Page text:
Film Review: Daddy's Home 2Follow-up to 'Daddy’s Home' is "so good."
Sitting next to me at a recent screening of Daddy’s Home 2 was an eighth-grader and precocious critic who announced to his companion before the film began that he was planning to post his review of this follow-up to the 2015 comedic hit Daddy’s Home to a teen website (after the embargo against reviews had been lifted, of course). He watched the film with notebook in lap, and after the credits had rolled for 30 seconds or so, sat up, addressed the adult by his side, and pronounced judgment: “Sooo good! [Pause for a moment’s reflection.] Sooo good!”
Some of us might choose to excise several “o’s” from those “so’s,” but otherwise, the kid’s all right. Daddy’s Home 2 is as advertised—that is, a fun family comedy for the holidays. Writer-director Sean Anders and his co-writer John Morris (Brian Burns of “Entourage” created the characters) opt for a bigger-is-better approach that cleanly rebukes those of us inclined to roll our eyes at such an equation—or at the word “sequel” at all. The laughs are a nice mix of silly and suggestive and surround that live beating heart that can be found at the center of most Will Ferrell comedies. Kinda treacly? You betcha. Smooth all the way down? Even so.
Brad (Ferrell) is the sensitive stepfather to the two children of former tough-guy Dusty (Mark Wahlberg) and Dusty’s ex, Sarah (Linda Cardellini). Dusty is a new stepfather himself, to the tween phone addict Adrianna (Didi Costine), who is the daughter of his gorgeous and talented author wife, Karen (real-life model Alessandra Ambrosio). Adrianna’s dad and Karen’s ex Roger (John Cena) briefly shows up, too, in his guise as a dude even more macho than Dusty. You got all that?
Certainly it’s a lot to keep up with, even for the children of this blended family. After little Megan (Scarlett Estevez) publicly complains about splitting Christmas Day between her two families, Brad and Dusty decide to spend the holiday as an ensemble. You see, the two men have overcome the animosity that drove them to such comedic lengths in Daddy’s Home, and are now progressive “co-dads.” But resentments are percolating beneath the surface and soon come to a boil with the arrival of the granddads.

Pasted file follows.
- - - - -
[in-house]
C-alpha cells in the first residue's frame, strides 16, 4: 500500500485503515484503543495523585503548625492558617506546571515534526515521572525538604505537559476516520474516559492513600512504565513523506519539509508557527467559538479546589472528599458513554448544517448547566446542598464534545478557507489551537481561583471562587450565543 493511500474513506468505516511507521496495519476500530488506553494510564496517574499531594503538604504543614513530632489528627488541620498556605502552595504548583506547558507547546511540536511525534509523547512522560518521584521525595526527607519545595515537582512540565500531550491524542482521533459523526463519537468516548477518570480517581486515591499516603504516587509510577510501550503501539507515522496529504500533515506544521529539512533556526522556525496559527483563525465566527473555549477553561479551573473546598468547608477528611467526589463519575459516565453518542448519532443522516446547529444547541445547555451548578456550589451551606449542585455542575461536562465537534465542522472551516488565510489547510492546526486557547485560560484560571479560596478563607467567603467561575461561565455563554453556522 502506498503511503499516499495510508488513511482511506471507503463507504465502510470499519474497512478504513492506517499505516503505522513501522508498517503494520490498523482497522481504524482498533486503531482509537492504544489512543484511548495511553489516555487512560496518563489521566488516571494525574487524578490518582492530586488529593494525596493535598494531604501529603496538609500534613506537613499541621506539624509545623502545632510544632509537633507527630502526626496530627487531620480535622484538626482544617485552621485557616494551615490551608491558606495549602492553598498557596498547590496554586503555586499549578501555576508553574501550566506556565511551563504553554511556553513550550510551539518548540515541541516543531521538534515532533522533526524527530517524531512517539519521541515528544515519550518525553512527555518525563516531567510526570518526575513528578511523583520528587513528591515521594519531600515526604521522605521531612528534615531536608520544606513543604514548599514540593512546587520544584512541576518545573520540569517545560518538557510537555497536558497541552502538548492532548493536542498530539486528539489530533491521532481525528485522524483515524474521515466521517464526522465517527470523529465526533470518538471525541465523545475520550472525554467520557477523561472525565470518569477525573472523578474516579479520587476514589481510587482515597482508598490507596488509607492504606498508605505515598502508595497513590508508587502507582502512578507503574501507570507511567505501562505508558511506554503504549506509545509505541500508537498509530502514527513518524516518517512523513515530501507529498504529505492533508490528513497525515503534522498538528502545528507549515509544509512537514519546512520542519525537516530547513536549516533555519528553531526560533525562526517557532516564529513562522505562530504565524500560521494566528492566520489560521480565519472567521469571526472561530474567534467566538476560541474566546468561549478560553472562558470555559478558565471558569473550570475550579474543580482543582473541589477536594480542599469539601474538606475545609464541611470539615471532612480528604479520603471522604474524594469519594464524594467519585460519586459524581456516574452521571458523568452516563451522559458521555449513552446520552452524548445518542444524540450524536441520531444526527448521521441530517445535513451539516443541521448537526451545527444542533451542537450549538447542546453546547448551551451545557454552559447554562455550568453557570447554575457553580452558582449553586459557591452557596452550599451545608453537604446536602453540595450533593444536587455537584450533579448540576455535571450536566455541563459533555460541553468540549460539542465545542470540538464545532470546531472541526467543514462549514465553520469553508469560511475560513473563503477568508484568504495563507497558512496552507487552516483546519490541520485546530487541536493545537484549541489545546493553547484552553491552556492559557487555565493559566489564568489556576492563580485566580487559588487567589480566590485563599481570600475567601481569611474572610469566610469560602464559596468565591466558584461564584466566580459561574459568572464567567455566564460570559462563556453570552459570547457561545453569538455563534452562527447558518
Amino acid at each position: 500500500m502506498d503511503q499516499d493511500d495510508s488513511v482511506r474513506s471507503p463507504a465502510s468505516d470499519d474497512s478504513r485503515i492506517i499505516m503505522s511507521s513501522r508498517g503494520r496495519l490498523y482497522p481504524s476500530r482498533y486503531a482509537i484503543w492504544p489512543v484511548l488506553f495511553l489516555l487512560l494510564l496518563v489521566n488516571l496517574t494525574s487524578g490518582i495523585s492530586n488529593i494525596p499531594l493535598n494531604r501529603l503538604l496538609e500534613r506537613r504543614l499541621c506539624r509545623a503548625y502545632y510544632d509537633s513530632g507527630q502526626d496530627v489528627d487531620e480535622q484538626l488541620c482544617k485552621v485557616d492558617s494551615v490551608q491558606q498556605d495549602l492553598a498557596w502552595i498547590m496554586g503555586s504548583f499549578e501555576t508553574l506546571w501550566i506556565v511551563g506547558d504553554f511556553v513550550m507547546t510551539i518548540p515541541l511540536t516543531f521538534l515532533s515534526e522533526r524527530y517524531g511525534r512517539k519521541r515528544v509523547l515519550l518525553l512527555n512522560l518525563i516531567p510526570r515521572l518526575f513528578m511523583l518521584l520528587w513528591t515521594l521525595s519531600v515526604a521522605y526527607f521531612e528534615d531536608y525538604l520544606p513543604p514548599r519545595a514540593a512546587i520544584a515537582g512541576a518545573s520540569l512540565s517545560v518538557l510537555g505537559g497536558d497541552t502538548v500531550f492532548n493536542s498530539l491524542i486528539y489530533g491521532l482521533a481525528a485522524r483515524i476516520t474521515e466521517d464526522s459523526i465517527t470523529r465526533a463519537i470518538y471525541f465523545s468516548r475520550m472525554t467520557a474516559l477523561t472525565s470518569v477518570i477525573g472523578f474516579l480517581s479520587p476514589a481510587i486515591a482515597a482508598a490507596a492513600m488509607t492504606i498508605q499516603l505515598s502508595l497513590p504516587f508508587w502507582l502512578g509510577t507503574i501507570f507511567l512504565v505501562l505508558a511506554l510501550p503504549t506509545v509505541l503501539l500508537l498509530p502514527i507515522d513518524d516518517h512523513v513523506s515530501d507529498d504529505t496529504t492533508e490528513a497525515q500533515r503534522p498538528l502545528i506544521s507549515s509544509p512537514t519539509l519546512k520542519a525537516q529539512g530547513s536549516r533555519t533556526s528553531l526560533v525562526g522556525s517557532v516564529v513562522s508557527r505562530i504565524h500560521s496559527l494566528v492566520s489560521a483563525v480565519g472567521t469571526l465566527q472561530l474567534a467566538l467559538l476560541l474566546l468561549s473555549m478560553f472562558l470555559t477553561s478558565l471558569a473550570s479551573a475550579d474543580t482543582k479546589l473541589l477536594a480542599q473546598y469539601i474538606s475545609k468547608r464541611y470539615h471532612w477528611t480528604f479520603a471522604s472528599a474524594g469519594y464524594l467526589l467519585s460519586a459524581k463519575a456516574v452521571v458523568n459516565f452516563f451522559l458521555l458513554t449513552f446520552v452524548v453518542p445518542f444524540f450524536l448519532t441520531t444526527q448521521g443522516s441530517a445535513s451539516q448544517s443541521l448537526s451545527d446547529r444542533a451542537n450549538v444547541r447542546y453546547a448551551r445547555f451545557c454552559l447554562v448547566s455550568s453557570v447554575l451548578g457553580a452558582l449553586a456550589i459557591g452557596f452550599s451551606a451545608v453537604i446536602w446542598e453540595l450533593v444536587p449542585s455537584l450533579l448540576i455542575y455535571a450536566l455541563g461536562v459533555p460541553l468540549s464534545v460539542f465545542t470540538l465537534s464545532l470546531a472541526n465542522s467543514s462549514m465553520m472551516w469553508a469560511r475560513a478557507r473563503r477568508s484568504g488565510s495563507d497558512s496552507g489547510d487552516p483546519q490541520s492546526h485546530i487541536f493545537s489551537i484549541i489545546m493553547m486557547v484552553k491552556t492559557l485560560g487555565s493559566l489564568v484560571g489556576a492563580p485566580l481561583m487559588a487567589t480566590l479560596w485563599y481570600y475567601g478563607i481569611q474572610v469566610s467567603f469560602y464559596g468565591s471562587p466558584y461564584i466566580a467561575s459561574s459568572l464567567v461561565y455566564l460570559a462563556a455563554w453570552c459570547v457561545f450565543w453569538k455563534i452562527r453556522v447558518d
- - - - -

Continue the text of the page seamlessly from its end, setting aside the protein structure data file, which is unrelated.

Brad’s dad Don, or “Grandpop” (John Lithgow), and Dusty’s dad Kurt, or “El Padre” (Mel Gibson), are their sons in caricature: Don’s so touchy-feely he greets his boy with a kiss on the lips (no peck or smack, this) and Kurt’s so alpha the barest mention of feelings or compromise elicits a scoff to shame the most disinterested adolescent girl. In fact, Kurt’s horror at the “weakness” his son is exhibiting in co-dadding with Brad manifests in something of a personal mission to tear the bros apart. Forget Scrooge; he’s the Iago of Christmas.
Anders has said that the “humor and conflict” in his film “come from a very relatable, grounded place,” and this isn’t so much jargon. Silly details like the dad who will talk to any stranger, no matter the person’s willingness, and the battle over the thermostat make for funny moments in the “Seinfeld” school of finding humor in the mundane. It’s also worth noting that nearly every character has his or her say, including the wives outside of the film’s central premise and the children that provide its plot mechanism (“Let’s do all of these ridiculous things for the kids”). Ambrosio has the least to do, but the gag that sees her scribbling in a writer’s notebook while Sarah freaks out about just what is being written about her, is repeated enough to keep her in the picture and part of the comedic air. A bit involving Sarah, her wonderfully insane daughter Megan, and a gun for Christmas does gender-subversion with unforced effectiveness.
Ultimately, though Brad & Dusty and Don & Kurt (or Brad & Don and Dusty & Kurt) are the focus of the film, Daddy’s Home 2 winds up feeling like an even larger ensemble comedy. And even when it goes in for the feel-good Christmas ending, it never takes itself too seriously. All of which is, indeed, so good.
Click here for cast and crew information.